The Case for the Employer
The employer was represented by its employer organisation.
Submissions were made which stressed the seriousness of the overspeed incident involving a substantial overspeed in a vehicle weighing some 60 odd tonnes travelling on a public road. The two previous warnings were also reinforced for exactly the same issue.
The employer also rejected all of the alleged mitigating factors which the applicant had attempted to rely upon as explanation for the overspeed incident, including the suggestion that the applicant was unable to control the speed of the vehicle because of some alleged inefficiency with the braking system, stating:
“So it’s frankly untenable, and really a lie to say he was unable to control the speed at Rainbow Flat when he was able to control it everywhere else.”
The Commissioner finding:
“In this case the applicant was dismissed as a direct consequence of his misconduct involving the overspeed incident…Although the actual misconduct of the applicant was initially disputed, subsequently any challenge to the actual overspeed incident and the applicant’s misconduct, has been abandoned.
“The case advanced on behalf of the applicant has sought to introduce alleged mitigating factors that might provide some explanation for the misconduct of the applicant. The various factors that were introduced by and on behalf of the applicant as some form of explanation or mitigation in respect of the overspeed incident, have unfortunately, operated only to discredit the applicant and his representative.
“The various unfounded, spurious and unlikely propositions that were advanced by and on behalf of the applicant as some explanation or defence for his overspeed misconduct have only served to provide additional foundation for an understandable but very regrettable loss of trust and confidence in the applicant. There was no factual basis for the suggestions that the applicant was driving a vehicle that he was unfamiliar with, or that the vehicle did not have a device to warn of excessive speeding (albeit not an alarm), or that there was an issue with the brakes of the vehicle such that it would have contributed to the overspeed incident”. [My emphasis].
Notification of Reason for Dismissal
Whilst the Commissioner noted that the employer provided written notification of the applicant’s dismissal in a termination of employment letter dated 15 October 2019. This letter represented documentary confirmation of the verbal advice of dismissal given by the employer when he telephoned the applicant on the evening of 15 October 2019.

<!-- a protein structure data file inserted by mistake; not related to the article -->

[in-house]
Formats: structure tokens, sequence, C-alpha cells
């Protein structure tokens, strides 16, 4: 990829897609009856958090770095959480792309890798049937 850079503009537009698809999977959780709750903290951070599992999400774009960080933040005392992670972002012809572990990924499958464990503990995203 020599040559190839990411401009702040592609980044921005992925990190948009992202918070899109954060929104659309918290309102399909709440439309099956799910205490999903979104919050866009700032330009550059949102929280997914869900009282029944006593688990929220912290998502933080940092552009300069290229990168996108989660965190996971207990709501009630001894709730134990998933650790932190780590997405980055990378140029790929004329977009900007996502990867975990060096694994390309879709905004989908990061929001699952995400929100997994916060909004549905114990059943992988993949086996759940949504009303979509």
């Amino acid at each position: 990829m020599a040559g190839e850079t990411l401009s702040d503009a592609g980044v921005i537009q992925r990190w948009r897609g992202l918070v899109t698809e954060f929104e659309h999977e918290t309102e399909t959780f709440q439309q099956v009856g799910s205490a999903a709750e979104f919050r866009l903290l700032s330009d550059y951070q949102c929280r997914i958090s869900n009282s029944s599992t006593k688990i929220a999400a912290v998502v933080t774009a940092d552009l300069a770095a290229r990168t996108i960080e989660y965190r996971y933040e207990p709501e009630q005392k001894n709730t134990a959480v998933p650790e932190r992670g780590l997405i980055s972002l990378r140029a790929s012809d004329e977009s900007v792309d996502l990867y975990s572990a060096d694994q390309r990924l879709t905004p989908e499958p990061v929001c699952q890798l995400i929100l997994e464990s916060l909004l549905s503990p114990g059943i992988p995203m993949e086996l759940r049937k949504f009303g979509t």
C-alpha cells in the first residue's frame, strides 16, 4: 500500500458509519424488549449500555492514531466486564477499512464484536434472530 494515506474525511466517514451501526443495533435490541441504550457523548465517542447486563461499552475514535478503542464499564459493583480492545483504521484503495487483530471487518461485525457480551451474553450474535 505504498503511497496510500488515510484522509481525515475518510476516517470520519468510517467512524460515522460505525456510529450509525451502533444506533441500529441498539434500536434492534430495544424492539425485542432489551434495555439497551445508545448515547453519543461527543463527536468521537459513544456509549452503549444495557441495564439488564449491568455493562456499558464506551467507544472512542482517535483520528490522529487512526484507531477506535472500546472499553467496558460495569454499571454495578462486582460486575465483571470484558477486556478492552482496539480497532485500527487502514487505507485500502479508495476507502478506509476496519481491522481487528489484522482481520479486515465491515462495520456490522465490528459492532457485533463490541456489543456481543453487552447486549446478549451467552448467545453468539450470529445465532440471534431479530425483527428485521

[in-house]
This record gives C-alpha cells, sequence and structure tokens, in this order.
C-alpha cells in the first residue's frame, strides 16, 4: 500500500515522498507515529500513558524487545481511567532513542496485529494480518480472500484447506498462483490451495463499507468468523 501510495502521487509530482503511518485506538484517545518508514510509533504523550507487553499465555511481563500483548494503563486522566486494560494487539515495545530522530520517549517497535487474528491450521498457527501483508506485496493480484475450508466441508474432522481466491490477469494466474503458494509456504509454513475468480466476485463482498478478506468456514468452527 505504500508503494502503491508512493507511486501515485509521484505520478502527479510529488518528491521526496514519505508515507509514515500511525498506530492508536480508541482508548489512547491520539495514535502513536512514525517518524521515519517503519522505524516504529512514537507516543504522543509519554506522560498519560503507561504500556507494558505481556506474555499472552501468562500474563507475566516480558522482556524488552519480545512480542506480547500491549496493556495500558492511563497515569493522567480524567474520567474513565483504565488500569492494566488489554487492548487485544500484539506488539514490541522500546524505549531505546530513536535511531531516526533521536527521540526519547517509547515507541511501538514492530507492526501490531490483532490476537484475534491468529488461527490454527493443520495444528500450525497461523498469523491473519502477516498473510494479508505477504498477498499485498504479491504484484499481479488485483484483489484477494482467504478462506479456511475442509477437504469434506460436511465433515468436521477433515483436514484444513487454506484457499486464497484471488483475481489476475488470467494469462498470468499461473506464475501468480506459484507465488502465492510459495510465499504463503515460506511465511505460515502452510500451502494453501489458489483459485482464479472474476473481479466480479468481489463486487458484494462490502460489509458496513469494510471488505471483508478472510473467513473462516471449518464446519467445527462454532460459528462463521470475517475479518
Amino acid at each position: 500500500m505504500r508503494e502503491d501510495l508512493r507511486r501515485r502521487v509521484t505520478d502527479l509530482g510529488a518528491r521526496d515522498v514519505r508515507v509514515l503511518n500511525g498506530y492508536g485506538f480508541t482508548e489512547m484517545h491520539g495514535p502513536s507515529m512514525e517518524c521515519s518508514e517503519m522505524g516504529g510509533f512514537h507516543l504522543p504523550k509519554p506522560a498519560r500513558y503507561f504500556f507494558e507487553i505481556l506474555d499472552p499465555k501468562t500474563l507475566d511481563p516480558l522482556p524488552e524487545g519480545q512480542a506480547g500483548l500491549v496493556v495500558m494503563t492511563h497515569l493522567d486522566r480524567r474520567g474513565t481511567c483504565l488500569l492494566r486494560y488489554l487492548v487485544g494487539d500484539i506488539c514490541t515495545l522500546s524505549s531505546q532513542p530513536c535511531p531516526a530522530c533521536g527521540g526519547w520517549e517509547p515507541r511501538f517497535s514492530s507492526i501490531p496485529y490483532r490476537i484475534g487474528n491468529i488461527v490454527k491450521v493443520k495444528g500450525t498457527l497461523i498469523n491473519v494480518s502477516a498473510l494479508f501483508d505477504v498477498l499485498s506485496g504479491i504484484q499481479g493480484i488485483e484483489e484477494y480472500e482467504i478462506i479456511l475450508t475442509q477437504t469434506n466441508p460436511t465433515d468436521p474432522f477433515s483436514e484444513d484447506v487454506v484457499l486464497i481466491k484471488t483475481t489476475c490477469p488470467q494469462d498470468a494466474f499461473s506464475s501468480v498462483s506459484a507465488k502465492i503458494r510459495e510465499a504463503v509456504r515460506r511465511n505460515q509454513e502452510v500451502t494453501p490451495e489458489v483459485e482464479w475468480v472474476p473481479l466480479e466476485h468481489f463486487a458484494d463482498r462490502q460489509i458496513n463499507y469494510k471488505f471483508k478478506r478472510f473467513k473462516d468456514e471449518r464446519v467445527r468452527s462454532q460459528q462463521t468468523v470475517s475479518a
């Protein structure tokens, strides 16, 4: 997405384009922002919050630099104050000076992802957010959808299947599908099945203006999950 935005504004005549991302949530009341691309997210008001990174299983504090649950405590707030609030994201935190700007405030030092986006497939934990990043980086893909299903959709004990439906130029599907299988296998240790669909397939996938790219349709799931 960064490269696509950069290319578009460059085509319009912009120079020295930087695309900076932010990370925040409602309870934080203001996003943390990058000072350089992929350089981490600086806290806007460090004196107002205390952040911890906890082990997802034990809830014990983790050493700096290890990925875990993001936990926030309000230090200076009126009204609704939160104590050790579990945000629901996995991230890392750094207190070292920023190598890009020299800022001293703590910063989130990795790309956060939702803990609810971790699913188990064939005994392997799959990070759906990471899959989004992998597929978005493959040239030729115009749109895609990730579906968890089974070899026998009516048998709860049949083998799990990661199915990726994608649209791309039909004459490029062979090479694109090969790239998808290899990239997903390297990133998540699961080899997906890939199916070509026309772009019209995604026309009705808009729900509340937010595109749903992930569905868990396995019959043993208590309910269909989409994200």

“Advice of dismissal should not be conveyed by telephone, text message or other electronic communication. Unless there is some genuine apprehension of physical violence or geographical impediment, the message of dismissal should be conveyed face to face. To do otherwise is unnecessarily callous. Even in circumstances where telephone, text message or other electronic communications are ordinarily used, the advice of termination of employment is a matter of such significance that basic human dignity requires that dismissal be conveyed personally with arrangements for the presence of a support person and provision of documentary confirmation at the time of dismissal”.
But other people were caught speeding…
The Commissioner finding/commenting that the case that was advanced on behalf of the applicant suggested that the treatment of the applicant for speeding was inconsistent with the treatment of other employees.
“However, there was no sound evidentiary foundation to support findings of inconsistency in the treatment of the applicant in any comparable circumstances. Circumstances where other employees may have committed driving offences in their own vehicles and outside of work time, simply do not represent comparable circumstances”.
The Commissioner concluding that this case involved the applicant being dismissed for misconduct. The misconduct occurred early in the morning of 9 October 2019, when the applicant permitted the heavy vehicle that he was driving to exceed the speed limit and travel at a speed of 116 kph for a period of about a minute. The employer characterised this misconduct of the applicant as a critical infringement and gross breach of safety.
“In the context of two prior formal warnings about almost identical overspeed incidents, the misconduct of the applicant has been confirmed.
“Consequently, the employer dismissed the applicant for valid reason relating to the applicant’s conduct. The employer correctly characterised the misconduct as a critical infringement and gross breach of safety.
“However, the applicant was advised of his dismissal by way of a telephone call and he was denied an opportunity to show cause or make other representations to plead for reconsideration of the decision to invoke a penalty of dismissal. Consequently, the dismissal of the applicant involved clear procedural deficiencies and these errors in procedure must be balanced against all other relevant factors.
The Commissioner then considered the serious nature of a big, heavy B-Double travelling at speed, plus the dishonesty of the applicant in trying to talk his way out of trouble “operated to compound the misconduct…”
Because of the applicant being dismissed by telephone “has meant that a finding that the dismissal of the applicant was harsh has become inescapable”.
Therefore, the Commissioner found that:
“Consequently, the dismissal of the applicant was harsh. Therefore, the applicant has succeeded in establishing that his dismissal was unfair”.
Having regard to the particular circumstances of this case, the Commission is satisfied that reinstatement of the applicant would be inappropriate, and further, the Commission considers that an Order for payment of any compensation would not be appropriate in all the circumstances of the case. In any event, if the Commission was considering any Order for payment of compensation, the amount would be reduced to zero.
“Therefore, the application for unfair dismissal remedy has been established such that the dismissal of the applicant was unfair, but the Commission has decided to make no Order to provide for any remedy”.